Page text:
Friday, 22 October 2010

How to manage the voices in your head

In my last post I suggested that you have a voice(s) in your head that are generally critical and unhelpful, and ultimately prevent you from being as successful as you want to be, and that there are many ways that we can quieten the critical voice so we can hear ourselves think, make better decisions and actually achieve what we want to.

Today’s strategy is to embrace the message.

Have you ever had a child that continually calls your name attempting to attract your attention because it wants to tell you something?

A great friend of mine, we’ll call her Lucy, who lives on a farm once told me of a story of how she put her child in the car and as she was driving off the child started saying “Mummy chicken” Lucy replied “yes the chickens are at home”, really ignoring her daughter. Her daughter’s cries became louder “Mummy Chicken” and louder “Mummy chicken”. The more Lucy ignored her daughter the louder her cries became; eventually she was shouting “Mummy Chicken”. Lucy stopped the car only to discover that one of their pet chickens was in the back of the car.

If Lucy noticed that her daughter had a message, and listened to it she would have saved herself a lot of time and effort that she spent driving home again to return the chicken.

And so it is with our critical voice, if we listen to what it wants to tell us it will go away. I invite you next time you hear your critical voice to embrace it by saying “Thank you for speaking up, I know you have something really valuable to tell me or to make me be aware of, what is it you want me to know?”

Listen to its answer and thank it once again.

AS you develop a habit of embracing the message your critical voice has, always assuming it has something positive or purposeful to offer you, notice what happens. It will soften, become less critical and much more supportive.

You now have two new ways to approach your critical voice. More will follow over the next few postings

Ways to quieten a critical internal voice

Notice it

Embrace the message

If before then you have noticed that you have very noisy critical voices in your head that are stopping you from doing or being something you want to, call me and I will enable you to keep them quiet permanently. Call me on 07989 757884 or e mail

If you have any critical voice stories do please share them with me on the comment box below.

Thursday, 21 October 2010

Simple steps to manage your critical voice

In my last post I suggested that you have a voice(s) in your head that are generally critical and unhelpful, and ultimately prevent you from being as successful as you want to be.

You could be considering asking someone out on a date only to change your mind when the voice in your head says “She will never say yes, she is gorgeous and you are so ordinary” The sad thing is you will never know if she would have said ‘yes’ because the critical voice put you off.

Or at work you could be about to suggest a treatment plan with implants and cosmetic work only to change your mind at the last minute and offer a denture because your critical voice tells you “don’t be stupid, look at them they can’t afford that.” And you will never know if they could.

By now you will have begun to consider

· When the critical voice in your head start to talk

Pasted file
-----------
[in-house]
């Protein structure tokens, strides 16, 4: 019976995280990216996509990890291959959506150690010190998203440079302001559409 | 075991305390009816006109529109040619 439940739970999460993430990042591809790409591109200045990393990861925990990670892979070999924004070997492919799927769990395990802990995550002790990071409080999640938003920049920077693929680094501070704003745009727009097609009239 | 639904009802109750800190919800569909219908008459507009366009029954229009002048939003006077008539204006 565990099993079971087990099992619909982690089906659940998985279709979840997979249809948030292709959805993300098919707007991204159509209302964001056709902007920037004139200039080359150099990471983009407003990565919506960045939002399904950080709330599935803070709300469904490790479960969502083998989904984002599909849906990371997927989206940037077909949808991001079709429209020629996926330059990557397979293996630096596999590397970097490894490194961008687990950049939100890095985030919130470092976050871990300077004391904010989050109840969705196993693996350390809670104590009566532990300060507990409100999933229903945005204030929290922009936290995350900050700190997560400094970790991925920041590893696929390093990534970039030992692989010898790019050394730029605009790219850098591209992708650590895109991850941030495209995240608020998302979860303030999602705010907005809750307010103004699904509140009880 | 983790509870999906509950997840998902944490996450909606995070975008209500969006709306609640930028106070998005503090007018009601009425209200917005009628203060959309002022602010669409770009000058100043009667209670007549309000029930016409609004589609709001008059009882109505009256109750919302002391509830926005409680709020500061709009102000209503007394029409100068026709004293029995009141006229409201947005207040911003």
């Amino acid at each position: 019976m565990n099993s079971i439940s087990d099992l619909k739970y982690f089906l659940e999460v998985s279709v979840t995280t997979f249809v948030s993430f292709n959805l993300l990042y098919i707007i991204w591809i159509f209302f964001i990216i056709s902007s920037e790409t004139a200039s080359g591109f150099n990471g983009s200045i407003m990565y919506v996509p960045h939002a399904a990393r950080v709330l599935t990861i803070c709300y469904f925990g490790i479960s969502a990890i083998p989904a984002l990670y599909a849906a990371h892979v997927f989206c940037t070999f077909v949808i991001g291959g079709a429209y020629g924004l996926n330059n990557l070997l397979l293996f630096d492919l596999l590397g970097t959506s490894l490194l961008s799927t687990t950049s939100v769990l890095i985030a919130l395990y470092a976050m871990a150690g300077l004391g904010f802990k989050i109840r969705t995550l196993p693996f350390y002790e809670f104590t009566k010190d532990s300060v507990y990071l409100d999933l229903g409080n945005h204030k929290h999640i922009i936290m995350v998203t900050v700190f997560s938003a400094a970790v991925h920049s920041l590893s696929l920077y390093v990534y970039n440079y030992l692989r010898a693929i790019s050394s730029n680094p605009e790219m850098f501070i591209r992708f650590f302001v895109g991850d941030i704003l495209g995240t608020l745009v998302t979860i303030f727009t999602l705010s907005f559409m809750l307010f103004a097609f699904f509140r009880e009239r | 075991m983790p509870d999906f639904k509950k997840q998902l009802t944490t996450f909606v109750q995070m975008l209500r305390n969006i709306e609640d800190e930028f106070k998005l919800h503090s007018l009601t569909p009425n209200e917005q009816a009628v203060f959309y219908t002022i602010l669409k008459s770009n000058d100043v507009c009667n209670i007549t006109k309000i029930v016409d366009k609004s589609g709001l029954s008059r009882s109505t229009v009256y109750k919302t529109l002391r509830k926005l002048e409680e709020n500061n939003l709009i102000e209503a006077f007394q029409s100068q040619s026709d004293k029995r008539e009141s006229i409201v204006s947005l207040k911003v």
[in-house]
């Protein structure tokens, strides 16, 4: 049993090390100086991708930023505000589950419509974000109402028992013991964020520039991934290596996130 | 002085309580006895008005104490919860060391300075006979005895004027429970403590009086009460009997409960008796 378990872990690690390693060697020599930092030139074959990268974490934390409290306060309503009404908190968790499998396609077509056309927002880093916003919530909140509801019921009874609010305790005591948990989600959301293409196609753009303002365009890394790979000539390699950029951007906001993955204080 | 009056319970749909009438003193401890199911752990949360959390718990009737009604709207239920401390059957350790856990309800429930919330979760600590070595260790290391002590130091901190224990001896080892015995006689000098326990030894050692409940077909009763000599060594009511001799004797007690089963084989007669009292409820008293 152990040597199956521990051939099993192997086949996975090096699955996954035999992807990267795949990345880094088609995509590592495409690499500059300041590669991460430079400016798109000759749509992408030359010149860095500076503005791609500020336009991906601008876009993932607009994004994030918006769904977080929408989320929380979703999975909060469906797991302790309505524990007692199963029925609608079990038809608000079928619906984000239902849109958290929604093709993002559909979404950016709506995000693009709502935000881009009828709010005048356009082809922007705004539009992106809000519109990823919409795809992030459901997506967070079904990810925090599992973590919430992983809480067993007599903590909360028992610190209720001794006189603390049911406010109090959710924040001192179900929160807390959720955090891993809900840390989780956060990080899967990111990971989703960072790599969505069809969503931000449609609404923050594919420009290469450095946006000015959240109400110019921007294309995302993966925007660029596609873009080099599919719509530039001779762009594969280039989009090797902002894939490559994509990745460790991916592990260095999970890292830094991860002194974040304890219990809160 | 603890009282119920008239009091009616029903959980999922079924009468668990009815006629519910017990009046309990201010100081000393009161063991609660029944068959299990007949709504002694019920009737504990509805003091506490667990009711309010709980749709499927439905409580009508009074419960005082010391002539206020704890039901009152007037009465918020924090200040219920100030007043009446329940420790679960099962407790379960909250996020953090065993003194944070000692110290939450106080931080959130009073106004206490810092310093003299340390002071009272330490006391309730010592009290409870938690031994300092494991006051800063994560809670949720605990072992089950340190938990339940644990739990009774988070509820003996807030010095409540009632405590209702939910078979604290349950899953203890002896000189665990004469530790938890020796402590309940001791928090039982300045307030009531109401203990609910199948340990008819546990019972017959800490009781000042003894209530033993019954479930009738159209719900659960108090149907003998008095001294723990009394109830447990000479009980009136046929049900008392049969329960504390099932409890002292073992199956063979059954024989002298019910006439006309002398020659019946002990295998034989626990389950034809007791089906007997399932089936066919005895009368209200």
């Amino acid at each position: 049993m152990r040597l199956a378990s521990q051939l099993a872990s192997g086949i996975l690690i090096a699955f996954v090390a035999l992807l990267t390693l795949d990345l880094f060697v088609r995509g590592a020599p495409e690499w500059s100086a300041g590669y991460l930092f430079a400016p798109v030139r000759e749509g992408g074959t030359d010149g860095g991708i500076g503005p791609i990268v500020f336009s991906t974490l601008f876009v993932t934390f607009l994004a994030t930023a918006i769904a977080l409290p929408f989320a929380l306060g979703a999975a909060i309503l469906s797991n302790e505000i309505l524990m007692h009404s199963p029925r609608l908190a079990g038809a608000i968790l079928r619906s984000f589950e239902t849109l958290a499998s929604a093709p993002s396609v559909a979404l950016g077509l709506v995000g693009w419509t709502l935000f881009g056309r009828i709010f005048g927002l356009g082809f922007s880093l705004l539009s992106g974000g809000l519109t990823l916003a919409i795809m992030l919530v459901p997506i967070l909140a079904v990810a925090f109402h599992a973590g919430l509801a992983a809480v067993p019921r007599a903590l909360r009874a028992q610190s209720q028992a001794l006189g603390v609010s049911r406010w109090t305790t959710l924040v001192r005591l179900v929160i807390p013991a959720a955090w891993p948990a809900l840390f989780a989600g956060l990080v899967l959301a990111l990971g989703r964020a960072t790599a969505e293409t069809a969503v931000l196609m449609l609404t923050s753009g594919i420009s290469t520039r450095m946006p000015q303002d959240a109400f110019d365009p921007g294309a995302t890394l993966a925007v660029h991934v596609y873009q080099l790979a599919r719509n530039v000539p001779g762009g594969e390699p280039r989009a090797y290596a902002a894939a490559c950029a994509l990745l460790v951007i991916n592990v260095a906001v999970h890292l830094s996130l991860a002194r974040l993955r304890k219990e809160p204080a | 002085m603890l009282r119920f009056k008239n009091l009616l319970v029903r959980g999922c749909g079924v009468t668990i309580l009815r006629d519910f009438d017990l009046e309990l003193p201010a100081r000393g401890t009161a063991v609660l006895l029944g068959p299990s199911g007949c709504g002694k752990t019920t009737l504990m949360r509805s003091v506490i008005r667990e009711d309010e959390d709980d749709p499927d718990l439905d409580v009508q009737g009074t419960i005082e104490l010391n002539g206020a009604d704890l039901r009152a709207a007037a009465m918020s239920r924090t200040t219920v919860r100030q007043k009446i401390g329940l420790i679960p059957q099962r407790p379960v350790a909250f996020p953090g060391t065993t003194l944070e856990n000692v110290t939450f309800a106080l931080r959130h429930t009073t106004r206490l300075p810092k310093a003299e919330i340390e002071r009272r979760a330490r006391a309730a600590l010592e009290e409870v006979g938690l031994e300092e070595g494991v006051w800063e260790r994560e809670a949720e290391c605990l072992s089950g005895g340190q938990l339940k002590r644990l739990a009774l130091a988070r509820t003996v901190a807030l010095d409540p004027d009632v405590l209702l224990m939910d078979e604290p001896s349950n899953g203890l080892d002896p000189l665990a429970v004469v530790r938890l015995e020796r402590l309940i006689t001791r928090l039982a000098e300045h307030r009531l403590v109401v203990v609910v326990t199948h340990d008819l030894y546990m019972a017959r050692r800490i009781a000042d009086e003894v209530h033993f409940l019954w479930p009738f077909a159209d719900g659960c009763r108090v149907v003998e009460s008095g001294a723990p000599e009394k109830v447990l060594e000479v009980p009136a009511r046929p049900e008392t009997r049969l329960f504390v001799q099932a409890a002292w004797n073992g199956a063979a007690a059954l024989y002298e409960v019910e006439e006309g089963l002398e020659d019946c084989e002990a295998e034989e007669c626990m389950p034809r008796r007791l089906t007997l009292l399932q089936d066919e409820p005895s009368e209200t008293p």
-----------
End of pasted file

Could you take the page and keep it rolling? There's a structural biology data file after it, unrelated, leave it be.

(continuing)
· What it says to you?

· How you respond to what the voice is saying?

I would like to introduce some of my favourite ways to quieten your critical voice, so you can begin to make better decisions and take more profitable actions whether at work or in your personal life.

Option 1 - Notice it

This may seem over simple and yet it is a powerful way to dis-empower the critical self talk, all you need to do is pay attention to when it appears and notice that it has done so.

In many ways your critical voice is like an attention seeking child, who will play up and be naughty until they have their parent’s attention and then will quieten down.

Until my next post I invite you to become an observer of your thoughts, and when you notice a critical voice say to yourself “I have spotted one, that was a critical voice”. No judgement needed about what it is saying, just notice it. You may choose to write down what it says, and when it crops up or you may not either way is fine, it is the noticing that is important. The process of noticing the critical voice as soon as it arrives, is usually enough to encourage it to become quiet.

In my next post I will explore how to embrace the message.

If before then you have noticed that you have very noisy critical voices in your head that are stopping you from doing or being something you want to, call me and I will enable you to keep them quiet permanently. Call me on 07989 757884 or e mail

If you have any critical voice stories do please share them with me on the comment box below.

Wednesday, 20 October 2010

How to manage the voices in your head

It has often been said that the digest problems in dental practice are caused by what is going in the six inches between the principal’s ears.

Whether you are conscious of it or not you set the tone of the practice and determine the culture, behaviours, attitudes and ultimately the success or failure of your practice.

I can remember very clearly when one of my coaches told me “Whatever is happening in your practice you are responsible.” It was a tough message for me to listen to and digest.

What I have come to realise for myself and recognise in my clients is that the way we are, the things we do, what we believe about ourselves and others and much more is determined by the little voice(s) that are continually jabbering in our head.

“I don’t have voices in my head” I hear you say, precisely it was that voice that told you that which I a referring to.